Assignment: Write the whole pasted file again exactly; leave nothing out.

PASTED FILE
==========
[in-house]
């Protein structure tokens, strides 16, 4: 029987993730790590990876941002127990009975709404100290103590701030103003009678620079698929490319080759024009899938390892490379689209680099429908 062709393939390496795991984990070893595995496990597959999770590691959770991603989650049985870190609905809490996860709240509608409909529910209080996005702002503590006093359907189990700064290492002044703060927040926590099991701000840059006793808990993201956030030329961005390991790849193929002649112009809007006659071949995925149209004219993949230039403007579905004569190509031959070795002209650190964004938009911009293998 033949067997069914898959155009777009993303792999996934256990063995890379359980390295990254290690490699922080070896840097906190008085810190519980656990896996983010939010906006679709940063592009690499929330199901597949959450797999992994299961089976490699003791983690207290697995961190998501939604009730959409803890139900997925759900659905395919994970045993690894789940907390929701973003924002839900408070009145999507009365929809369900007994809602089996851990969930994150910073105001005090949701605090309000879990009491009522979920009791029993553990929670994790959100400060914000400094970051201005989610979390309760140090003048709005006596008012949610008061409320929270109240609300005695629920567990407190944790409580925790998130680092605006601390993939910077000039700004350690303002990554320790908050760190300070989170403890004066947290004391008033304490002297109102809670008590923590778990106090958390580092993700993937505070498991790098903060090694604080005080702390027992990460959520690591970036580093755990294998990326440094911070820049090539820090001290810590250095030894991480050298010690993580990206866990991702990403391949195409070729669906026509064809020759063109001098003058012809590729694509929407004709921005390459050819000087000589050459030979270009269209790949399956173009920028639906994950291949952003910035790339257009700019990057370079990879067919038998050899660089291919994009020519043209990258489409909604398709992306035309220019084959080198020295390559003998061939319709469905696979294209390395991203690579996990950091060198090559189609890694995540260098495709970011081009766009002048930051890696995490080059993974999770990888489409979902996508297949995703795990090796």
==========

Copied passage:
[in-house]
């Protein structure tokens, strides 16, 4: 029987993730790590990876941002127990009975709404100290103590701030103003009678620079698929490319080759024009899938390892490379689209680099429908 062709393939390496795991984990070893595995496990597959999770590691959770991603989650049985870190609905809490996860709240509608409909529910209080996005702002503590006093359907189990700064290492002044703060927040926590099991701000840059006793808990993201956030030329961005390991790849193929002649112009809007006659071949995925149209004219993949230039403007579905004569190509031959070795002209650190964004938009911009293998 033949067997069914898959155009777009993303792999996934256990063995890379359980390295990254290690490699922080070896840097906190008085810190519980656990896996983010939010906006679709940063592009690499929330199901597949959450797999992994299961089976490699003791983690207290697995961190998501939604009730959409803890139900997925759900659905395919994970045993690894789940907390929701973003924002839900408070009145999507009365929809369900007994809602089996851990969930994150910073105001005090949701605090309000879990009491009522979920009791029993553990929670994790959100400060914000400094970051201005989610979390309760140090003048709005006596008012949610008061409320929270109240609300005695629920567990407190944790409580925790998130680092605006601390993939910077000039700004350690303002990554320790908050760190300070989170403890004066947290004391008033304490002297109102809670008590923590778990106090958390580092993700993937505070498991790098903060090694604080005080702390027992990460959520690591970036580093755990294998990326440094911070820049090539820090001290810590250095030894991480050298010690993580990206866990991702990403391949195409070729669906026509064809020759063109001098003058012809590729694509929407004709921005390459050819000087000589050459030979270009269209790949399956173009920028639906994950291949952003910035790339257009700019990057370079990879067919038998050899660089291919994009020519043209990258489409909604398709992306035309220019084959080198020295390559003998061939319709469905696979294209390395991203690579996990950091060198090559189609890694995540260098495709970011081009766009002048930051890696995490080059993974999770990888489409979902996508297949995703795990090796």